In 1896, finance became an issue and the pumps were stopped and the mine permanently closed, and it was reported the water levels in the shafts rose by 8.5cm per day.

From this mine, one can drive along the gravel road to Bet Bet which is now also pretty much deserted as indicated by the owners putting this old weatherbeaten Church of Christ weatherboard church up for sale along with the cacti (Olympus mZD 45mm f/1.8 lens at f/5):



Heading north from Bet Bet one can find this old cottage:


and just south of Dunolly is the old gold rush era Wighams Junction Hotel built between 1862 and 1867 to serve the Gooseberry Hill gold mining operation. Ann Wigham was the licensee when it opened and the large sign sprawled across its facade read Ann Wigham’s Junction Hotel. The Wighams also ran a nearby corn store. The hotel was a popular meeting place and a venue for indoor and outdoor sports. It was extensively damaged in 1910 and was de-licensed in 1912 (Olympus mZD 12mm f/2 lens at f/6.3).

Wigham Hotel

Wigham Hotel

Next stop .. the awesome little gold rush town of Dunolly…..


Victorian goldfields with the Olympus OM-D E-M5 part II – Maryborough

Written by admin on December 11th, 2014

Stage II of my road trip was Maryborough – the geographic centre of the “Golden Triangle” of the 1850′s gold rush and a great place to base one’s explorations of the nearby ghost towns.

The region was initially settled by the Simson brothers as a sheep station called Charlotte Plains in the 1840′s when the squatters took up grazing runs throughout Victoria.

Gold was discovered in 1854 as part of the Victorian Gold Rush which led to the development of the township and population is said to have hit 30,000-50,000 and now sits around 7,000 and is consistently ranked as the most socially disadvantaged local government area in Victoria although this ranking is perhaps because it has no pockets of wealth to help mask the poverty as do most other areas. Perhaps only 6 or so houses had been notable for their wealth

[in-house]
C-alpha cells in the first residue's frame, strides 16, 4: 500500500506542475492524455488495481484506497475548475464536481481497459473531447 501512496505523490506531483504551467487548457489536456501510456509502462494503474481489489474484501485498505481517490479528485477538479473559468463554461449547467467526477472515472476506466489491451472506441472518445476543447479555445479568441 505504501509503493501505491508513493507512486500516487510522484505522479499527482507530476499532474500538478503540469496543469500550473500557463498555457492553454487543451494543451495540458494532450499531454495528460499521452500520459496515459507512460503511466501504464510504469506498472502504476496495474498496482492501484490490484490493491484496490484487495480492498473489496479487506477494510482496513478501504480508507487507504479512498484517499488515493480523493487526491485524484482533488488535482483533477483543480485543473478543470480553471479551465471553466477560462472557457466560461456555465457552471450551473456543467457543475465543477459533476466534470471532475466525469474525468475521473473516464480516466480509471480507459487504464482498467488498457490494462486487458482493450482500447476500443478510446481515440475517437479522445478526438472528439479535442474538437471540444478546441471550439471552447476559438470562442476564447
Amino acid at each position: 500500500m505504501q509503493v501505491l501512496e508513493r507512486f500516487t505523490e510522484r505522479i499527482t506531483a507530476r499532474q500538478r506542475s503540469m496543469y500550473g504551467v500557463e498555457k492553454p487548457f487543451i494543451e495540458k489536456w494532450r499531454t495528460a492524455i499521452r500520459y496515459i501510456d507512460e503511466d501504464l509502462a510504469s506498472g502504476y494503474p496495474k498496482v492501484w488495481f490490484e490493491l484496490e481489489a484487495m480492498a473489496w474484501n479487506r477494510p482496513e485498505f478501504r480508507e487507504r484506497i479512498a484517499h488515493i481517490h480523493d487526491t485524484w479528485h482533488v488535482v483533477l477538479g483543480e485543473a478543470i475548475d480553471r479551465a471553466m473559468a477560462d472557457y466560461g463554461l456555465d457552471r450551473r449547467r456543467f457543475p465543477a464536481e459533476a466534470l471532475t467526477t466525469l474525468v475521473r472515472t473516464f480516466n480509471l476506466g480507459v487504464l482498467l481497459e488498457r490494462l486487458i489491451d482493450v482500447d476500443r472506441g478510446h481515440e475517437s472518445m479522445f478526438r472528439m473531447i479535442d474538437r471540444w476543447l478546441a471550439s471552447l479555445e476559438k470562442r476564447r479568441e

One should also ensure they visit the heritage museum at Worsley Cottage (built 1894):

Rebuilt slab squatter’s hut from the local squatter’s farms (c1844):


A painting of a photo depicting a streetscape and portrait photographer in Maryborough’s main street during the gold rush of the 1850′s:


Maryborough local council journals from the 1860′s:

council journals from the 1850's

Unlike Bendigo and Ballarat, Maryborough never really did make it rich and has struggled since the gold ran out in 1918, perhaps saved only by the railroad passing through the town in 1874 and one of the greatest railway stations of the 19th century. The town of Timor to its north had a similar population during the gold rush of some 27,000 people, and had 38 hotels, but not one commercial building functions today with the General Store closing down in the last decade and the churches being sold off. Perhaps without the railroad, Maryborough may have suffered a similar fate.

In 1895 American writer Mark Twain visited the town and remarked about the station upon his visit.

Don’t you overlook that Maryborough station, if you take an interest in governmental curiosities. Why, you can put the whole population of Maryborough into it, and give them a sofa apiece, and have room for more. You haven’t fifteen stations in America that are as big, and you probably haven’t five that are half as fine. Why, it’s perfectly elegant. And the clock! Everybody will show you the clock. There isn’t a station in Europe that’s got such a clock. It doesn’t strike–and that’s one mercy. It hasn’t any bell; and as you’ll have cause to remember, if you keep your reason, all Australia is simply bedamned with bells.